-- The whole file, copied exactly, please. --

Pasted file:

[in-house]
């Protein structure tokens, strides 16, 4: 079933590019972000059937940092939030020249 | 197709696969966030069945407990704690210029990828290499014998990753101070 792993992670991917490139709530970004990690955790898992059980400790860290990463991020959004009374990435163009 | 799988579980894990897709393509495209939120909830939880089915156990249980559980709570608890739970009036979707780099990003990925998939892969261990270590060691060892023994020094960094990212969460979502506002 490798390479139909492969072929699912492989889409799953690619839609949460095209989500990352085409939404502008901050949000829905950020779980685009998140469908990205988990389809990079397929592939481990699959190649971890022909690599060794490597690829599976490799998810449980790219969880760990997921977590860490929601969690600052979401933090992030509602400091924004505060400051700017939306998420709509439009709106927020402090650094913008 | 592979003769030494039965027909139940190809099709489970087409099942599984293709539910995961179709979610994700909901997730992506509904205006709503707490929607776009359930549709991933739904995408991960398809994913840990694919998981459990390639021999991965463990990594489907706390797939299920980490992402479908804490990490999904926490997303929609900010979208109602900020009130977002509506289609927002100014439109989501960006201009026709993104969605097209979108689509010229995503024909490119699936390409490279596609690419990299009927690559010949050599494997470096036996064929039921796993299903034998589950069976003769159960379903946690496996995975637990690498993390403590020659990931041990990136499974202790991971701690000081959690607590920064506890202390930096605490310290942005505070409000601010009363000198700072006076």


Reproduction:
[in-house]
């Protein structure tokens, strides 16, 4: 079933590019972000059937940092939030020249 | 197709696969966030069945407990704690210029990828290499014998990753101070 792993992670991917490139709530970004990690955790898992059980400790860290990463991020959004009374990435163009 | 799988579980894990897709393509495209939120909830939880089915156990249980559980709570608890739970009036979707780099990003990925998939892969261990270590060691060892023994020094960094990212969460979502506002 490798390479139909492969072929699912492989889409799953690619839609949460095209989500990352085409939404502008901050949000829905950020779980685009998140469908990205988990389809990079397929592939481990699959190649971890022909690599060794490597690829599976490799998810449980790219969880760990997921977590860490929601969690600052979401933090992030509602400091924004505060400051700017939306998420709509439009709106927020402090650094913008 | 592979003769030494039965027909139940190809099709489970087409099942599984293709539910995961179709979610994700909901997730992506509904205006709503707490929607776009359930549709991933739904995408991960398809994913840990694919998981459990390639021999991965463990990594489907706390797939299920980490992402479908804490990490999904926490997303929609900010979208109602900020009130977002509506289609927002100014439109989501960006201009026709993104969605097209979108689509010229995503024909490119699936390409490279596609690419990299009927690559010949050599494997470096036996064929039921796993299903034998589950069976003769159960379903946690496996995975637990690498993390403590020659990931041990990136499974202790991971701690000081959690607590920064506890202390930096605490310290942005505070409000601010009363000198700072006076």